`n`: (in), the number of variables in the problem (dimension of ).`x`: (in), the final values for the primal variables, .`z_L`: (in), the final values for the lower bound multipliers, .`z_U`: (in), the final values for the upper bound multipliers, .`m`: (in), the number of constraints in the problem (dimension of ).`g`: (in), the final value of the constraint function values, .`lambda`: (in), the final values of the constraint multipliers, .`obj_value`: (in), the final value of the objective, .`ip_data`and`ip_cq`are provided for expert users.

This method gives you the return status of the algorithm (SolverReturn), and the values of the variables, the objective and constraint function values when the algorithm exited.

In our example, we will print the values of some of the variables to the screen.

void HS071_NLP::finalize_solution(SolverReturn status, Index n, const Number* x, const Number* z_L, const Number* z_U, Index m, const Number* g, const Number* lambda, Number obj_value, const IpoptData* ip_data, IpoptCalculatedQuantities* ip_cq) { // here is where we would store the solution to variables, or write to a file, etc // so we could use the solution. // For this example, we write the solution to the console printf("\n\nSolution of the primal variables, x\n"); for (Index i=0; i<n; i++) { printf("x[%d] = %e\n", i, x[i]); } printf("\n\nSolution of the bound multipliers, z_L and z_U\n"); for (Index i=0; i<n; i++) { printf("z_L[%d] = %e\n", i, z_L[i]); } for (Index i=0; i<n; i++) { printf("z_U[%d] = %e\n", i, z_U[i]); } printf("\n\nObjective value\n"); printf("f(x*) = %e\n", obj_value); }

This is all that is required for our `HS071_NLP` class and
the coding of the problem representation.

Here, we must create an instance of our problem (`HS071_NLP`),
create an instance of the IPOPT solver (`IpoptApplication`),
initialize it, and ask the solver to find a solution. We always use
the `SmartPtr` template class instead of raw C++ pointers when
creating and passing IPOPT objects. To find out more information
about smart pointers and the `SmartPtr` implementation used in
IPOPT, see Appendix B.

Create the file `MyExample.cpp` in the MyExample directory.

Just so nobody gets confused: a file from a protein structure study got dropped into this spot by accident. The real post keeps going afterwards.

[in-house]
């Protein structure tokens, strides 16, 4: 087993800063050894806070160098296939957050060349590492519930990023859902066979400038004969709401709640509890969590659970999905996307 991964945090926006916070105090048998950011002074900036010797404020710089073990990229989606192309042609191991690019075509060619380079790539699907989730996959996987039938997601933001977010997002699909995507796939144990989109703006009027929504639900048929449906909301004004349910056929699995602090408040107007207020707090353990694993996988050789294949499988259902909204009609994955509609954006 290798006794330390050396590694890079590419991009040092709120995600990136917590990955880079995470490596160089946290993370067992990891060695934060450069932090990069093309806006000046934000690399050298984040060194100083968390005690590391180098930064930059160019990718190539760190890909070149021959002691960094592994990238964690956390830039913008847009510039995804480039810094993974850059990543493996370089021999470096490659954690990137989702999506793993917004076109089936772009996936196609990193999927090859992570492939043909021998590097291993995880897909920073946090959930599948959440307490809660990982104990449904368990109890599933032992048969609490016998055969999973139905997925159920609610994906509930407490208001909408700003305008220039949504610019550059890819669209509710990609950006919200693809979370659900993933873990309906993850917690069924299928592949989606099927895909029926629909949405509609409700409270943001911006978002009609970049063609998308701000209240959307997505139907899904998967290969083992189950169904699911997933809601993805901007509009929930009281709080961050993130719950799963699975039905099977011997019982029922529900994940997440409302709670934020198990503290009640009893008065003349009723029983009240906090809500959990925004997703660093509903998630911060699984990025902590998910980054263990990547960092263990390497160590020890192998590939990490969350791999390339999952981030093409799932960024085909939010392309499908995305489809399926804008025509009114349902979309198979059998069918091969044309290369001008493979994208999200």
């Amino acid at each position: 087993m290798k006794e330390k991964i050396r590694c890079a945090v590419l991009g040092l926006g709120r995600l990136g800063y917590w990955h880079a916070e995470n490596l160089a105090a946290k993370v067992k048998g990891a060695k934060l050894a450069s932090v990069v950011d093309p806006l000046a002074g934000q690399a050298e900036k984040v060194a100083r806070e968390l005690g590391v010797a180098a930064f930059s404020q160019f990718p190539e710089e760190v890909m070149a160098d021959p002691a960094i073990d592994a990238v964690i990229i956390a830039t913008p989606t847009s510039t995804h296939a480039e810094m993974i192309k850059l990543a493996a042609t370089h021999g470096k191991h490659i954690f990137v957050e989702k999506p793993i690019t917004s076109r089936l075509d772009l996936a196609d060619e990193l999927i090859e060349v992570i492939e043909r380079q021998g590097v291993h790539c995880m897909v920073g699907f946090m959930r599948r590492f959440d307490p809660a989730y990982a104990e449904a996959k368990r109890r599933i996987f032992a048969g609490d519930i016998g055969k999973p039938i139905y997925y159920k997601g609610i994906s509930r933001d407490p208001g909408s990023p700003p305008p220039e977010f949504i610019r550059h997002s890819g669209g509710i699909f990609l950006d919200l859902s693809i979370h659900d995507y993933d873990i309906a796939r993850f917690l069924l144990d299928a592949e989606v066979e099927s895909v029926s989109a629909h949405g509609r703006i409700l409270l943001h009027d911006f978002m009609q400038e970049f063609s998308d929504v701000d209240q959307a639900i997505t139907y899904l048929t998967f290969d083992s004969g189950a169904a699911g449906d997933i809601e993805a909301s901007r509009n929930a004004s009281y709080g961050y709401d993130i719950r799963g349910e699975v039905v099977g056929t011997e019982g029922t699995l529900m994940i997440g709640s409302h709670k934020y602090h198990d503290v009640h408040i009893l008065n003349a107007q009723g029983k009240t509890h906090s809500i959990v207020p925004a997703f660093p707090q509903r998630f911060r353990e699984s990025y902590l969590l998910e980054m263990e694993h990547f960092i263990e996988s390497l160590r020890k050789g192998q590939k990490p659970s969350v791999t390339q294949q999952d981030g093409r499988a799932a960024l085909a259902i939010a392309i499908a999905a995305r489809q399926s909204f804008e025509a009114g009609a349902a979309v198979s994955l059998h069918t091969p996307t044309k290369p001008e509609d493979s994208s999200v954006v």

Include the header files `HS071_NLP.hpp` and `IpIpoptApplication.hpp`, tell
the compiler to use the `Ipopt` namespace, and implement the ` main` function.

#include "IpIpoptApplication.hpp" #include "hs071_nlp.hpp" using namespace Ipopt; int main(int argv, char* argc[]) { // Create a new instance of your nlp // (use a SmartPtr, not raw) SmartPtr<TNLP> mynlp = new HS071_NLP(); // Create a new instance of IpoptApplication // (use a SmartPtr, not raw) // We are using the factory, since this allows us to compile this // example with an Ipopt Windows DLL SmartPtr<IpoptApplication> app = IpoptApplicationFactory(); // Change some options // Note: The following choices are only examples, they might not be // suitable for your optimization problem. app->Options()->SetNumericValue("tol", 1e-9); app->Options()->SetStringValue("mu_strategy", "adaptive"); app->Options()->SetStringValue("output_file", "ipopt.out"); // Intialize the IpoptApplication and process the options ApplicationReturnStatus status; status = app->Initialize(); if (status != Solve_Succeeded) { printf("\n\n*** Error during initialization!\n"); return (int) status; } // Ask Ipopt to solve the problem status = app->OptimizeTNLP(mynlp); if (status == Solve_Succeeded) { printf("\n\n*** The problem solved!\n"); } else { printf("\n\n*** The problem FAILED!\n"); } // As the SmartPtrs go out of scope, the reference count // will be decremented and the objects will automatically // be deleted. return (int) status; }

The first line of code in `main` creates an instance of ` HS071_NLP`. We then create an instance of the IPOPT solver, ` IpoptApplication`. You could use `new` to create a new
application object, but if you want to make sure that your code would
also work with a Windows DLL, you need to use the factory, as done in
the example above. The call to `app->Initialize(...)` will
initialize that object and process the options (particularly the output